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Day Three: Sustaining a Family in Belize
I stepped into a rainbow. Belize Family Life Association (BFLA) was awash with colour, ushering in the launch of the KISS (Keepin' it Sexy and Safe) Lounge. I felt like I was in an amusement park – Safer Sex Land, maybe? The walls were vibrantly painted and bursting with information.
I slowly walked from room to room, mouth slightly agape. I barely registered the many school students who had been invited to witness the KISS Lounge launch and enjoy the day's numerous activities. I was too busy delighting in all the displays.
In one room there was a poster mounted close to a baby’s crib, asking me to consider the financial cost of raising a child compared to the cost of contraception. In another room an umbrella, decorated with a variety of condoms and notecards, informed me that protection could be safe and pleasurable. Nearby, a poster announced the annual birth rates in Belize, disaggregated by age. The cozy lounge itself featured a wall mural dominated by a pair of big, red lips. The room was comfortable, with stuffed chairs, a couch, and pamphlets on sexual and reproductive health.
Throughout the building, in hallways and rooms, every conceivable surface featured creatively displayed tips and facts that young people ought to know to have a healthy and pleasurable relationship. The eye-catching colors drew attention to solid, useful information and formed a veritable treasure trove for the meandering youth.
Punctuating these displays, female BFLA staff members and volunteers walked around in t-shirts that explained the cause of their large, round, “pregnant” bellies. The text highlighting the many myths that had contributed to an unplanned “pregnancy." One belly read, “We did it standing up,” and another read, “It was my first time.”
The males, not to be excluded, sported shirts that either claimed or denied a role in causing an unplanned pregnancy. "It was a mistake" pretty much summed it up for me. This approach was both entertaining and thought-provoking for young people and adults alike.
We closed the day by conducting a group interview with members of the Youth Advocacy Movement (YAM) at BFLA in Belize City. Many of these young people had been members of YAM for several years and viewed BFLA as a second home. "BLFA is not only for health; it’s like a family here. Generation after generation comes," explained Ryan Bennett. "When it comes to making a difference in the community, we feel loved here. This is a home for us."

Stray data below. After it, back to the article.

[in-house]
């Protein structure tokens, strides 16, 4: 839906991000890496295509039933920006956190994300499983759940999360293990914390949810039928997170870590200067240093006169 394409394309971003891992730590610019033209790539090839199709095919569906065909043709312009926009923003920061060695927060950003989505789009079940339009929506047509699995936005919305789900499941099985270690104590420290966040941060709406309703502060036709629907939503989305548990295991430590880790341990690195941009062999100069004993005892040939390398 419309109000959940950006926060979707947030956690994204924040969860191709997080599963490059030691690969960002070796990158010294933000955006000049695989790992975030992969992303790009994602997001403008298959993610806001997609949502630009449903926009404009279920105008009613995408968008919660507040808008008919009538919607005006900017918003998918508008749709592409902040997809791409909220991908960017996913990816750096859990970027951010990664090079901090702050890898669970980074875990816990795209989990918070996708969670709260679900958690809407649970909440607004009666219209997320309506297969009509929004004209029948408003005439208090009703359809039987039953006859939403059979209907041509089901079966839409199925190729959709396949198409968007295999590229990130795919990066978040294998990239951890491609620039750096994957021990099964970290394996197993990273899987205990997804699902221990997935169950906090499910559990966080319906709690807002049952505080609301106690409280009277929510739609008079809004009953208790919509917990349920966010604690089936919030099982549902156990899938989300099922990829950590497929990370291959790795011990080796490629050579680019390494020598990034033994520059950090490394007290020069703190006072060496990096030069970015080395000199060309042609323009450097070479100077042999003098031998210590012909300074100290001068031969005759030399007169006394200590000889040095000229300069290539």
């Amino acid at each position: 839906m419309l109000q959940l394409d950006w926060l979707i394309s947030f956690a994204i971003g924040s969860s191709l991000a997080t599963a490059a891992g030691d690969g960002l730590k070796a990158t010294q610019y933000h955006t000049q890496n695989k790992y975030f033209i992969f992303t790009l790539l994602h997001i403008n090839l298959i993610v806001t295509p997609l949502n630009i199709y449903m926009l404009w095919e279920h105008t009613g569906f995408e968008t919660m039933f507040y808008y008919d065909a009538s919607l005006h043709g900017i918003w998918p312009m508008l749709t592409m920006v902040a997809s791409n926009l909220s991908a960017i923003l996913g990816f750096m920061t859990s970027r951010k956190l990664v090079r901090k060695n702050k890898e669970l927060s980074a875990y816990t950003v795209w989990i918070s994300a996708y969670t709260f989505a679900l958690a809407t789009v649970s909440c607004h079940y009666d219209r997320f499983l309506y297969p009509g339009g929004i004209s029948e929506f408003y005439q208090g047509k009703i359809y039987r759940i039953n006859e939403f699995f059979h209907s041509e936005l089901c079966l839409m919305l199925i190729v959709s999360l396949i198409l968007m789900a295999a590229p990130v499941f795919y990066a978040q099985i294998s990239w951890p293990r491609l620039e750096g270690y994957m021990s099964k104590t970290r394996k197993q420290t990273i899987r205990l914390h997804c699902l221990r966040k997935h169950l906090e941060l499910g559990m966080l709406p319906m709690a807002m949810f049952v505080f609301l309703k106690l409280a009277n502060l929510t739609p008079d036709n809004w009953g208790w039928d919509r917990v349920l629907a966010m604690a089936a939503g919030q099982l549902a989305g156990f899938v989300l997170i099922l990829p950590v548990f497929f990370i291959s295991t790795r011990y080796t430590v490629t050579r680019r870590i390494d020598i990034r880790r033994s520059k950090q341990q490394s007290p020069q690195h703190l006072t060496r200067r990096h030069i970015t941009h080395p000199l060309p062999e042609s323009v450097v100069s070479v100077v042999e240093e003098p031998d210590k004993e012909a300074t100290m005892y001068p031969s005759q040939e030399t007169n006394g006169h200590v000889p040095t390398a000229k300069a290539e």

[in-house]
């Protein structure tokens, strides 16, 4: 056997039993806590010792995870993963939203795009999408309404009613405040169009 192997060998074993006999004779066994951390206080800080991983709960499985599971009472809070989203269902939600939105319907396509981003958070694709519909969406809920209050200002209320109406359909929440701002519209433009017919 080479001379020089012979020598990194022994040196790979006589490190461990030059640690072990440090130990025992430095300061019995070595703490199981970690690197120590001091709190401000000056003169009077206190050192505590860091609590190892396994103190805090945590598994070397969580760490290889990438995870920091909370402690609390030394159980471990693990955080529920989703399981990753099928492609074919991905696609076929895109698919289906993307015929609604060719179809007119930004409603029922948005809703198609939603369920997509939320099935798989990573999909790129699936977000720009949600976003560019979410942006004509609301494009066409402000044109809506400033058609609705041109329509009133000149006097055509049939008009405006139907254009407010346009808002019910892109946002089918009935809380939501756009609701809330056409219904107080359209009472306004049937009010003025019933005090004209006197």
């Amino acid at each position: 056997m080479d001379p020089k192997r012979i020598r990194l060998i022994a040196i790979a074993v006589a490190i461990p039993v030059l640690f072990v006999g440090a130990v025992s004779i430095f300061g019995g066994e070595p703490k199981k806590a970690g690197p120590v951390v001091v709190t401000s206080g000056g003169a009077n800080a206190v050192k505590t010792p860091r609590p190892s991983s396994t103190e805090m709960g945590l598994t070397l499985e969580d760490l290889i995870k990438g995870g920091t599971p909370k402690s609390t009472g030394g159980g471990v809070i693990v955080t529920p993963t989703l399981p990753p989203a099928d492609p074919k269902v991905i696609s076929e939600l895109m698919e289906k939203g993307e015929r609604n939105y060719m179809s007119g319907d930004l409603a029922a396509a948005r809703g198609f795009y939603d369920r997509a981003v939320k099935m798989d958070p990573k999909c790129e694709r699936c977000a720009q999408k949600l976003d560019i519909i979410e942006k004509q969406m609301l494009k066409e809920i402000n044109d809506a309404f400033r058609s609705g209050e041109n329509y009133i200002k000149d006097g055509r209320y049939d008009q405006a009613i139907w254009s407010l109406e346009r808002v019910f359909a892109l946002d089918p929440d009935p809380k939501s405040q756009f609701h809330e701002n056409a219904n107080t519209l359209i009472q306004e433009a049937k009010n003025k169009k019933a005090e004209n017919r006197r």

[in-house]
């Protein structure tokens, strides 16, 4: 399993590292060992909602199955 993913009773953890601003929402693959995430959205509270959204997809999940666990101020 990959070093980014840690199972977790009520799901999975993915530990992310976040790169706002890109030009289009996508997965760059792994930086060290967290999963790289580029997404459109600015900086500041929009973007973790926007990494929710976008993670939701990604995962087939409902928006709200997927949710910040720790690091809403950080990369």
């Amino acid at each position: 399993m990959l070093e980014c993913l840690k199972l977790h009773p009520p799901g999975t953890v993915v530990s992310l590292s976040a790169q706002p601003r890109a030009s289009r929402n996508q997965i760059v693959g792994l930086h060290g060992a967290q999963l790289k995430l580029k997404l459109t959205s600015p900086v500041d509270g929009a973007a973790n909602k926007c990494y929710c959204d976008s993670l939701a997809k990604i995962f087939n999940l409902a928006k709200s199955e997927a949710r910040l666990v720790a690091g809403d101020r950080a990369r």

I was eager to hear about what inspired this commitment. There are countless groups, clubs, and organizations a young person could join, and anyone who has done work with youth can testify that maintaining consistent attendance is often a challenge. So, what made BFLA different? Why did these young people not only choose YAM, but remain faithful members for so many years? This is what YAM President Mykal Welch had to say:
BFLA helped me to grow throughout the years. I was a high school drop out and had nothing better to do with my time than drugs and guns. I looked up to (former youth officer) Arthur Usher like a father. I never had a father in my life, and Mr. Usher sat with me and helped me list out my goals. I said I wanted to graduate from high school. Mr. Usher pushed me to go back to my high school, and we talked with the principal until she let me back in. I still got into trouble a few times, but BFLA convinced me that I had to be a better guy. They offered me a job as a lab assistant, so I’m currently in training for that. If my friends need help, I tell them BFLA is the first place they should turn.
In no uncertain terms, the youth communicated their love for their fellow YAM members and for BFLA. They took turns explaining how BFLA staff cared about each of them deeply. Whatever needs a young person brought through the door, the staff spared no effort in making sure they met those needs. For BFLA, it's not simply a matter of imparting information about STIs or designing activities to increase contraception use. Their focus is on supporting the individual as a whole: providing role models, stability, and a sense of belonging.
This holistic approach resulted in YAM members who credited BFLA for turning their lives around, helping them to reach their dreams, lifting their spirits on gloomy days, and providing them with a family. Because the organization gave so freely and genuinely to its youth, it followed naturally that the youth would return the sentiment. Their spirit of loyalty and devotion almost moved me to tears.
I returned to the hotel that evening feeling nothing short of inspired. Bearing witness to this type of work is one of the things I love most about coordinating the Youth Network. Since I had just one more day left in Belize, I knew it would be hard to surpass what I took from today. Day four, are you up for the challenge? Dazzle me!